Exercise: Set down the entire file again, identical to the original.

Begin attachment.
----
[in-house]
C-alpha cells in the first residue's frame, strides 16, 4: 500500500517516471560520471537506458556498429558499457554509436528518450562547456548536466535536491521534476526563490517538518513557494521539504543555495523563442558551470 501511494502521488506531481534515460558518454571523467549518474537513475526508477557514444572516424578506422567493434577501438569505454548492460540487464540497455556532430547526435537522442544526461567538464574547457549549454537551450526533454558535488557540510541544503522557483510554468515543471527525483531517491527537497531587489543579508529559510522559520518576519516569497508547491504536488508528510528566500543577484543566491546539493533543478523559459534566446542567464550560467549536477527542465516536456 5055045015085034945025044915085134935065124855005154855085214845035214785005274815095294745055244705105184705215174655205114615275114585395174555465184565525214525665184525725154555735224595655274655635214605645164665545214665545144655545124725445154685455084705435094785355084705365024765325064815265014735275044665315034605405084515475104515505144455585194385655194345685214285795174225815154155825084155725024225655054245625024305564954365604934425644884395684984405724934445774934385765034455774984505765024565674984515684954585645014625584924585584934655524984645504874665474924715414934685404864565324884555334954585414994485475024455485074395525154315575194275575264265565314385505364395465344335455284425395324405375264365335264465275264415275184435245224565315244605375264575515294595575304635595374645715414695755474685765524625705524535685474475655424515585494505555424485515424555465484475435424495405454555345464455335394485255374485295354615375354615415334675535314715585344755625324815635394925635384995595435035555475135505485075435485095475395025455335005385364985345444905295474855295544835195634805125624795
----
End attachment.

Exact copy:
[in-house]
C-alpha cells in the first residue's frame, strides 16, 4: 500500500517516471560520471537506458556498429558499457554509436528518450562547456548536466535536491521534476526563490517538518513557494521539504543555495523563442558551470 501511494502521488506531481534515460558518454571523467549518474537513475526508477557514444572516424578506422567493434577501438569505454548492460540487464540497455556532430547526435537522442544526461567538464574547457549549454537551450526533454558535488557540510541544503522557483510554468515543471527525483531517491527537497531587489543579508529559510522559520518576519516569497508547491504536488508528510528566500543577484543566491546539493533543478523559459534566446542567464550560467549536477527542465516536456 5055045015085034945025044915085134935065124855005154855085214845035214785005274815095294745055244705105184705215174655205114615275114585395174555465184565525214525665184525725154555735224595655274655635214605645164665545214665545144655545124725445154685455084705435094785355084705365024765325064815265014735275044665315034605405084515475104515505144455585194385655194345685214285795174225815154155825084155725024225655054245625024305564954365604934425644884395684984405724934445774934385765034455774984505765024565674984515684954585645014625584924585584934655524984645504874665474924715414934685404864565324884555334954585414994485475024455485074395525154315575194275575264265565314385505364395465344335455284425395324405375264365335264465275264415275184435245224565315244605375264575515294595575304635595374645715414695755474685765524625705524535685474475655424515585494505555424485515424555465484475435424495405454555345464455335394485255374485295354615375354615415334675535314715585344755625324815635394925635384995595435035555475135505485075435485095475395025455335005385364985345444905295474855295544835195634805125624795